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Career Interviewing

Soaring At An Interview: 5 Key Things To Consider

Someone once said that: “80% of your success is just showing up” for a job interview. Perhaps there was a time when this was a measure of success, but in todays job market, you need to thoroughly prepare for an interview, so that you show up with substance. It can make a tremendous difference in how you are perceived as well as help to reduce your nerves. More and more companies are looking for the right candidate using a variety of techniques and it’s often more than just “knowing how to do something well.” Organizations are now looking for the skills, talent and cultural fit. For example, do you prepare and research the job prior to “just showing up?” Have you given thought to who is interviewing you? Did you review the job description, tailor your resume to the requirements and are you now prepared to give examples of how you can make a difference in the organization? What have you done to demonstrate initiative and excitement about your possibilities with this company? Are you doing everything possible to ensure you SOAR at the interview? Fortunately, while the hiring process may seem mysterious and the “luck of the draw,” there’s a basic blueprint that may well help you prepare for an interview: 1.    Get to know the employer or interviewer.  I’m often surprised when people come to an interview and know little to nothing about the company. Trust me, it shows. Rarely does an employer want a body who wants a job. By taking 15 minutes or more, an applicant can easily go to the employer’s Web site and, at a minimum, read the “About Us” section, learning about the mission, vision and values of the organization; the companies leaders or their key products as well as the competition. If you are working with a recruiter, learn if they are a contingency or retained recruiter. Establish the relationship as recruiters often hold the hidden jewels of the job market (undisclosed jobs) and have connections. They can help in keeping your resume from being just another one “on the pile.”  Ask them questions that will help guide your job search. Does your resume position you correctly? Are your skills up to par?  What would they recommend? Remember that you and a recruiter have the same goal, and that is to make sure you are putting your best foot forward, meeting the right people and, hopefully, making the perfect match. 2.    Know the job description as if you wrote it!  Often candidates get an interview and think they are home free. Flawed thinking, for sure. Now is the time to pull out that job description and go through it line for line, thinking about your experiences and skills and how they fit. Write down examples from your past with supporting evidence of how you would excel at this job. Don’t worry that you aren’t a perfect fit, just think about how you could be a match and get aligned. Think about yourself doing the job. What would you bring to the table? What possible challenges might there be?  How can you weave these into a positive interview?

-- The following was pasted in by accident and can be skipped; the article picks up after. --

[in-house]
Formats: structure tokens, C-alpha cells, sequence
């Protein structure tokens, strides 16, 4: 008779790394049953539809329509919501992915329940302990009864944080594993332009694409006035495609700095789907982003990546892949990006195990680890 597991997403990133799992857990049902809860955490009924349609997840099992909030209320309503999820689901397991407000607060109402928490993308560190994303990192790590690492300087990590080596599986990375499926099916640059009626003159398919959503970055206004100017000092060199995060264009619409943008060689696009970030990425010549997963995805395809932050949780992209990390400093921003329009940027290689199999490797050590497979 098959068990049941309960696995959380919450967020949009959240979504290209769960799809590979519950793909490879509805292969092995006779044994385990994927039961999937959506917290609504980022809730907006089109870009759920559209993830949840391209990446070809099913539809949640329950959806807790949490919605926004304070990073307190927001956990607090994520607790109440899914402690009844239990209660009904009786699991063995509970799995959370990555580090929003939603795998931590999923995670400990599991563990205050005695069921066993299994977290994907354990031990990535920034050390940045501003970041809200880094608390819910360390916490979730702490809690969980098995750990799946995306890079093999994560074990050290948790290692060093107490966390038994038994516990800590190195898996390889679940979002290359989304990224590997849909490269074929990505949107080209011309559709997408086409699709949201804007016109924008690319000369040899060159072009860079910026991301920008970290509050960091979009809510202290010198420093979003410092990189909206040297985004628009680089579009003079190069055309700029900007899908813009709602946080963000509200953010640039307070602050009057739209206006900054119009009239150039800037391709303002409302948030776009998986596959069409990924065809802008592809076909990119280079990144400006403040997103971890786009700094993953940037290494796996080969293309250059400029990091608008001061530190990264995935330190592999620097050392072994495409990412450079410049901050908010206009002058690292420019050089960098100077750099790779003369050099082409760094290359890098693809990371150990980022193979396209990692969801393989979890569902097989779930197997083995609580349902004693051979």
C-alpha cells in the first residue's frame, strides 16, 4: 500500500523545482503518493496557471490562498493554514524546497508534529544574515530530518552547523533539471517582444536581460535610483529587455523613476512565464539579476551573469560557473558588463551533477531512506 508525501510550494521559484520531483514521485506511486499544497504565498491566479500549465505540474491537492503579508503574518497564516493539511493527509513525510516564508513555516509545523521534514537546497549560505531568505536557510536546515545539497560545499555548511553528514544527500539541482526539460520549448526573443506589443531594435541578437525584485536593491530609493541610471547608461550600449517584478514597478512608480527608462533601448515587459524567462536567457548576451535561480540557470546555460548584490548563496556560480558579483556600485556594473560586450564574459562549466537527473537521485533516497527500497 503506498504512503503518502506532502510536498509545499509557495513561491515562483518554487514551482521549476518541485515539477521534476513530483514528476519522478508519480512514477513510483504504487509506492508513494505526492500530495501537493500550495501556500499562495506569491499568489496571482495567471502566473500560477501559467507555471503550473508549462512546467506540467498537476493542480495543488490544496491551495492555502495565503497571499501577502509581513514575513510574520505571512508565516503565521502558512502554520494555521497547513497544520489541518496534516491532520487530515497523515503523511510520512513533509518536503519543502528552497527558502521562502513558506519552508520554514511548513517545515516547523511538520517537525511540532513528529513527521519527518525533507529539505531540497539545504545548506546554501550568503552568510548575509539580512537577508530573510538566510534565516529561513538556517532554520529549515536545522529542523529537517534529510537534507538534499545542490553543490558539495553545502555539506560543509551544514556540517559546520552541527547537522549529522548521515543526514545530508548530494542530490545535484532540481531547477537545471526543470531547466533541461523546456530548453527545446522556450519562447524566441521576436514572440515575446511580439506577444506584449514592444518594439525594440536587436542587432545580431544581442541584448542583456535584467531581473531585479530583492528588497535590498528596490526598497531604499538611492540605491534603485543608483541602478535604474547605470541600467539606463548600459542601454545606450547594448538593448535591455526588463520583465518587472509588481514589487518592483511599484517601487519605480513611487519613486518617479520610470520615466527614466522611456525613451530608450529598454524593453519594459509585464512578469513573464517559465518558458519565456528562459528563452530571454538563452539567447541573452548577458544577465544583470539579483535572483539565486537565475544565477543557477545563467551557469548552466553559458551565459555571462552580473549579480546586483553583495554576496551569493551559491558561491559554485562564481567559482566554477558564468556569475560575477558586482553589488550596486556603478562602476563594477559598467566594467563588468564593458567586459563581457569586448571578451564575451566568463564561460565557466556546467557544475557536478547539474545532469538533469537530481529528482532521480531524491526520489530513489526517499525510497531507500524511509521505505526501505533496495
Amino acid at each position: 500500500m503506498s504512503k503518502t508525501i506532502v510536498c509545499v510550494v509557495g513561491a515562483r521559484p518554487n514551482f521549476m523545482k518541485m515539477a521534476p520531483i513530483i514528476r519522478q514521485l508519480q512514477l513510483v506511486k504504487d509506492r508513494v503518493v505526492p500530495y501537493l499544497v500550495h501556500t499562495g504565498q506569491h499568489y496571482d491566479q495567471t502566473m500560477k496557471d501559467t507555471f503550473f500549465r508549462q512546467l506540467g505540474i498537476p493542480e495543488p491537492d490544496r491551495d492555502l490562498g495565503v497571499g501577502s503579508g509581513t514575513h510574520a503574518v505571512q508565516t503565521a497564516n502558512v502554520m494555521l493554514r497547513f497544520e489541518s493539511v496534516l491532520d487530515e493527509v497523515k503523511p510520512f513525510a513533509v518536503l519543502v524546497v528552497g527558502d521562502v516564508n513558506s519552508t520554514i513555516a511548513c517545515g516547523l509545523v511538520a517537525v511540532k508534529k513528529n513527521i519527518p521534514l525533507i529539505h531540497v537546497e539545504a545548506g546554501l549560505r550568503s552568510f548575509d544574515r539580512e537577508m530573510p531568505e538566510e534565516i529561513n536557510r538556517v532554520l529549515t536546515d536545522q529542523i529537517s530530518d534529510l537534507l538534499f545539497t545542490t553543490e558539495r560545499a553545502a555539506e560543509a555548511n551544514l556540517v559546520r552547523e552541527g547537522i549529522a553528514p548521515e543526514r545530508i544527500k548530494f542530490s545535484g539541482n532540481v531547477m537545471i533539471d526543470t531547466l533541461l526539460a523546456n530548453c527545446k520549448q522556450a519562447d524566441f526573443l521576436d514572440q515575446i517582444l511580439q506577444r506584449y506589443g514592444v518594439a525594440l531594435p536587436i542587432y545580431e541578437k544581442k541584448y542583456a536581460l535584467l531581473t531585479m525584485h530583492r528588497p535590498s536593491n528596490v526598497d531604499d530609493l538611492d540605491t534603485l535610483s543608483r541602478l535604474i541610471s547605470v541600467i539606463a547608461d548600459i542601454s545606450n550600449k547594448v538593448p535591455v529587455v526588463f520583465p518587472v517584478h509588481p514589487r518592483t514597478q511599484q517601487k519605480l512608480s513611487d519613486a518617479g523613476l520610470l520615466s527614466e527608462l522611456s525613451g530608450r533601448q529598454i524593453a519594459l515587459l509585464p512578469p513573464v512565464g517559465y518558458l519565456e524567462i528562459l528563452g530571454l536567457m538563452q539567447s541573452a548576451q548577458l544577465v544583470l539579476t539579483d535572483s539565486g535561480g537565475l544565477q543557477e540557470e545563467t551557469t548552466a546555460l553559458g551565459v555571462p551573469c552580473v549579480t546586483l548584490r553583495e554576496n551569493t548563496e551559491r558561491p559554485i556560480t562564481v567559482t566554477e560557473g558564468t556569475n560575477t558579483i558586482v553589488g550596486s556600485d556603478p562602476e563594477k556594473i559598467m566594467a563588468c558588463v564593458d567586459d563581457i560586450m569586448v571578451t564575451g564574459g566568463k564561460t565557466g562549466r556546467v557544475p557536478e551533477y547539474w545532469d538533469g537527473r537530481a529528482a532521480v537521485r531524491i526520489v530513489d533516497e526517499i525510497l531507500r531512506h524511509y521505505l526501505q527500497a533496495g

3.    Practice and prepare, then do it some more.  Write down at least 10 interview questions that you are likely to be asked and write out your answers to them. Some may include: “what interests you about this job?” “Why are you leaving your current job?” “Why do you think you are a fit for this job?” “Give me an example of a challenge you had on your last job and how you overcame it.” Say the answers out loud, which will help to increase your comfort with them, as well as overcome any stumbling blocks some words may give you. 4.    Dress for success.  One would think that this would be a given, but I’ve seen candidates come to an interview in jeans (with underwear showing), flip flops and more. No, they did NOT get the job. This attire may be GREAT for a phone interview or job at the beach, but if you are looking for a career job, make it your business to find out what the dress code is for the company. It takes 3 seconds for someone to make an impression of you. Be sure to make a good one even before you speak. When someone sets up the interview, ask about the company dress: “is it business casual? Suits?”  One tip: even if it’s company jean day, make it your practice to dress for success. 5.    At the end of the interview, ask questions (even if they don’t ask you “do you have any questions?”). Having done research on the company and knowing your job description, you should now have some questions. Ask open-ended questions (those that can’t be answered with a “yes” or “no”) to find out more about the role you are applying for and the company culture.  Find out about next steps and a timeline for getting back to you. Don’t forget to thank the interviewer for their time and an opportunity to learn more about the position. Sometimes you may want to end with “I look forward to hearing from you and having an opportunity to contributing to the company’s success!” Here’s to your!